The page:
Principal leadership behaviors in Massachusetts in the era of education reform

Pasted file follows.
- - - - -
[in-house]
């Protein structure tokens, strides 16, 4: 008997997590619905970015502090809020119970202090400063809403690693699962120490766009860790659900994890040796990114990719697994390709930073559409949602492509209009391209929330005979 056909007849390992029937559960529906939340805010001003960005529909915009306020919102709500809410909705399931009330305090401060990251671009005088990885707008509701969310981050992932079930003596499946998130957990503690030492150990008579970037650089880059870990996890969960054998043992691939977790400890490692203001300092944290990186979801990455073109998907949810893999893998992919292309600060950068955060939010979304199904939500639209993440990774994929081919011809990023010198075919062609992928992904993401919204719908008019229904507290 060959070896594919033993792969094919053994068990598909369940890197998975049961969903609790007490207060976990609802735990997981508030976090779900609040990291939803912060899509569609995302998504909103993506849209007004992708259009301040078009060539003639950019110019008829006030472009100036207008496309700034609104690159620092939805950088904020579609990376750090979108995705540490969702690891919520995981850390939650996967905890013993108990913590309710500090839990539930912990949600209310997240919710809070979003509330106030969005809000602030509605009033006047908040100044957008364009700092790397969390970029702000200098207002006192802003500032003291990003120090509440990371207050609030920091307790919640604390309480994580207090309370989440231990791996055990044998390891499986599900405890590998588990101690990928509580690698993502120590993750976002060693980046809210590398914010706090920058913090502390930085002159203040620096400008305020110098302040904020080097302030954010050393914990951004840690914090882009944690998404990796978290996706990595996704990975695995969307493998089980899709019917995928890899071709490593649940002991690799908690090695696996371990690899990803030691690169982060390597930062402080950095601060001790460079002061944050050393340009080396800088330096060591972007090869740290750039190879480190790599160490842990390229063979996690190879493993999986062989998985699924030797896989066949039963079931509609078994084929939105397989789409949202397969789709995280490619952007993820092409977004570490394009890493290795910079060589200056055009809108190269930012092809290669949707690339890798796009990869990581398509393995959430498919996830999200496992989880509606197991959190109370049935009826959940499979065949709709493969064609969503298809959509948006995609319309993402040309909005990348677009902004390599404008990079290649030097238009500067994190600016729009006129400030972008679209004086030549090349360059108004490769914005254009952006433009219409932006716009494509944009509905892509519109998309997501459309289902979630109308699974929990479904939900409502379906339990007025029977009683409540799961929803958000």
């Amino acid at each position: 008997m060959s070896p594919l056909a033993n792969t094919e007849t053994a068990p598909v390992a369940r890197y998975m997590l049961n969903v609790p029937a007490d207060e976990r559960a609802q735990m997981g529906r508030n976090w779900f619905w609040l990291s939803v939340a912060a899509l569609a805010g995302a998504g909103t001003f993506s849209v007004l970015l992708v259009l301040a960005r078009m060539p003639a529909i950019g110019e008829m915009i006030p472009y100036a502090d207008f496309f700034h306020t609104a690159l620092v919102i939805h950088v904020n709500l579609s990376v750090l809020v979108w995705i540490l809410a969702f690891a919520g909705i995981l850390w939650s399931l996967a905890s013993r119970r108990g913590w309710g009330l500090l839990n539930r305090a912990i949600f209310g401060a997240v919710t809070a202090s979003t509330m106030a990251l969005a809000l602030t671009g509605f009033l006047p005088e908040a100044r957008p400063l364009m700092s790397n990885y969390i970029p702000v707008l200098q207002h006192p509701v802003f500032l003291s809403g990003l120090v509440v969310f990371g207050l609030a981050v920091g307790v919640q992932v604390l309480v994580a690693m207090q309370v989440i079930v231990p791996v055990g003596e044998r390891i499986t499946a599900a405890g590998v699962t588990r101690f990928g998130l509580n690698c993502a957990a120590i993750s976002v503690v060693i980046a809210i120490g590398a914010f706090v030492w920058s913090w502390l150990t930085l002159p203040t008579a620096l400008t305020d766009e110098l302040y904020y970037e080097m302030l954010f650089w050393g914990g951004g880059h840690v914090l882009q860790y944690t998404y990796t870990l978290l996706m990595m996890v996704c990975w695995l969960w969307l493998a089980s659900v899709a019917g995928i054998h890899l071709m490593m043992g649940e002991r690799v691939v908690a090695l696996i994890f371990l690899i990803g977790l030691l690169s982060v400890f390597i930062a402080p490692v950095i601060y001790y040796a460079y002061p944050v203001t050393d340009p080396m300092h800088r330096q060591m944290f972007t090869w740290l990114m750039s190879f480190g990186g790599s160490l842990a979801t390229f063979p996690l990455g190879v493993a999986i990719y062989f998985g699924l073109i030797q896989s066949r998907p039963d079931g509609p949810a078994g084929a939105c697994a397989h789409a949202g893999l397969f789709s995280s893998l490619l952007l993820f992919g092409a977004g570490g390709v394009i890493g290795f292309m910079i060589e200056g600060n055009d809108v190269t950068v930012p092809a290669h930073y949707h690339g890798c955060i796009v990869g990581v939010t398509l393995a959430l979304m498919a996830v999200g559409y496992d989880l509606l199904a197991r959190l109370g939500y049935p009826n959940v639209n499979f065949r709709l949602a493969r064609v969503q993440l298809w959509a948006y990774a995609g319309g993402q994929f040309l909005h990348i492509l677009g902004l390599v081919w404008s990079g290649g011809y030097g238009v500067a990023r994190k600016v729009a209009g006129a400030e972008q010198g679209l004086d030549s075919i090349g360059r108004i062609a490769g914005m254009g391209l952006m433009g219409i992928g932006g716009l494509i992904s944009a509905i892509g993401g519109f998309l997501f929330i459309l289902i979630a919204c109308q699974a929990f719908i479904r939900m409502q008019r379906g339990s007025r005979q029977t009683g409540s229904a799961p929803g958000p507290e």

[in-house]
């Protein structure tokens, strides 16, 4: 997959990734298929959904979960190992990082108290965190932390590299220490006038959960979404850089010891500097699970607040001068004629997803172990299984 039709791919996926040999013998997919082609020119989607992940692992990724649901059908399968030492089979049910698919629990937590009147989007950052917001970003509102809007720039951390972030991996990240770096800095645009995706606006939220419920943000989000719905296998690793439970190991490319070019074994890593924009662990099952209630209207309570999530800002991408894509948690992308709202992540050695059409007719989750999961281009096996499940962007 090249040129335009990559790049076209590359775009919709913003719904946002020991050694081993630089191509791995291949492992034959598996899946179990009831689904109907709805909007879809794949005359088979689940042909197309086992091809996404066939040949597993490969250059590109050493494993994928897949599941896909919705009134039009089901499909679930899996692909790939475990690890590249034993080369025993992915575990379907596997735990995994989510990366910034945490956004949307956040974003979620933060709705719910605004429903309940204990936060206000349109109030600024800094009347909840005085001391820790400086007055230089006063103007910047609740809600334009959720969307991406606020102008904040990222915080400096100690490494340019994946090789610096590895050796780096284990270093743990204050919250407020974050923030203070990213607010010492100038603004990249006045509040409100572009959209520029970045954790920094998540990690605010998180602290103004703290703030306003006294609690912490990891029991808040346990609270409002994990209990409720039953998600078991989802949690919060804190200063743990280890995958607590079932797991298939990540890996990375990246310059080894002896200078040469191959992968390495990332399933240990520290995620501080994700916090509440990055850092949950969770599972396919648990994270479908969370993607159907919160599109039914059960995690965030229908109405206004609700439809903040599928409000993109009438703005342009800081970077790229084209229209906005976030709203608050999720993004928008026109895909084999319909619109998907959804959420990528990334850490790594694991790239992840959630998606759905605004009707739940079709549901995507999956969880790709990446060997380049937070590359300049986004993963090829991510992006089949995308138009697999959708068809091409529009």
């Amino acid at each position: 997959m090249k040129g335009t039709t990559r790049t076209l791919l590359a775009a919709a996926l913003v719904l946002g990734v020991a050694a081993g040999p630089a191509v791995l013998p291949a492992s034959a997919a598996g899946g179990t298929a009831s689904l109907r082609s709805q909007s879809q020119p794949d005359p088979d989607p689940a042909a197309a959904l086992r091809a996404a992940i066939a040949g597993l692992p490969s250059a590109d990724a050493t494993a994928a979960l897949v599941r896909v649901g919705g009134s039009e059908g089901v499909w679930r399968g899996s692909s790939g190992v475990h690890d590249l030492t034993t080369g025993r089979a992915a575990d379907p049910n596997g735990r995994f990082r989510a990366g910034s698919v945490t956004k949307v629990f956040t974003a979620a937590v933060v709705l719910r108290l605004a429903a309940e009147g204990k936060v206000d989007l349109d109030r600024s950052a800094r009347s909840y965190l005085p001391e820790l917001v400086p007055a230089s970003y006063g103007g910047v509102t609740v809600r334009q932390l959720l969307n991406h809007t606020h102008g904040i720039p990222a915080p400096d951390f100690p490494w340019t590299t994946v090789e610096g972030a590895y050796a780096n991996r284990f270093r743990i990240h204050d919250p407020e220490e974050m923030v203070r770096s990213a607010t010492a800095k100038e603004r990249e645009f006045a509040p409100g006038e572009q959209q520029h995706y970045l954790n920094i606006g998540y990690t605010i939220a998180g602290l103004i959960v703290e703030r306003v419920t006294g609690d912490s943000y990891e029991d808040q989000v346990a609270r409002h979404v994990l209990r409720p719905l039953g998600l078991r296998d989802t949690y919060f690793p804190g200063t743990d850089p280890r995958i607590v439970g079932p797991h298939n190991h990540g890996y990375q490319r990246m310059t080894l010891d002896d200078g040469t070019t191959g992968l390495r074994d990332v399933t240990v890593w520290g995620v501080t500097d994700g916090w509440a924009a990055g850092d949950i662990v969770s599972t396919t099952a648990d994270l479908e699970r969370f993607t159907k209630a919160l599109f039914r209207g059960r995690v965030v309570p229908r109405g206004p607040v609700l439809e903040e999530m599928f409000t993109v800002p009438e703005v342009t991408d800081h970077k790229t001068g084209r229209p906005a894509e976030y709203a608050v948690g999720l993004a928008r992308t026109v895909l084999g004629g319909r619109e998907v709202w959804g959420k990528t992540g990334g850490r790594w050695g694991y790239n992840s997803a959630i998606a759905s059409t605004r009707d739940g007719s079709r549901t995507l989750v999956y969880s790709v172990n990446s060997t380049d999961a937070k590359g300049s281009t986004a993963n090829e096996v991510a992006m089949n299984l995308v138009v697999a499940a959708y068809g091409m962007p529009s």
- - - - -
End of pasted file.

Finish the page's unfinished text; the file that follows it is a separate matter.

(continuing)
This dissertation is a study of school administrators' perspectives on leadership behaviors associated with the role of the school principal. It is guided by five research questions: What behaviors do the participants, as a group, find most/least characteristic of effective principals given contemporary demands of the role; (2) How can the attitudes or perspectives of the participants, as a group, toward effective principal's behaviors be described; (3) Are there any clusters of persons within the group who ranked the descriptors of effective principal behavior similarly; (4) How can the attitudes or perspectives of these clusters of individuals who ranked the descriptors of principal behavior similarly be described; and (5) How are the rankings related to demographic and district characteristics? Thirty principals and other school administrators from eleven (11) Massachusetts school districts and one (1) educational collaborative participated in a q-sort involving 21statements that had been validated in a previous study and completed a follow-up questionnaire that provided an opportunity to comment upon individual statements and to explain why they prioritized the statements as they did. The sorts were subjected to factor analysis to identify any similarities among the sorts. A single factor was carried forward for analysis. Based upon the rankings of statements by the individuals whose sorts loaded on this factor and the qualitative data they provided to explain how they completed the q-sort, the labels "goal-oriented" and "schoolhouse-bound" were applied to this factor. This study then investigates the interaction of education policy and leadership models to connect the findings of this study to the work several prominent researchers and theorists in the field of educational leadership including Blase and Blasé, Sergiovanni, Leithwood, Spillane, and others. Based upon the principal's perspectives it seems likely that this group will continue to refine the teaching and learning processes at their schools to attain higher levels of student achievement, but they are not likely to initiate radical transformations of their schools' cultures. The current policy context of education reform, and for the foreseeable future, reinforces a notion that school leadership is based upon formal authority and technical decision-making.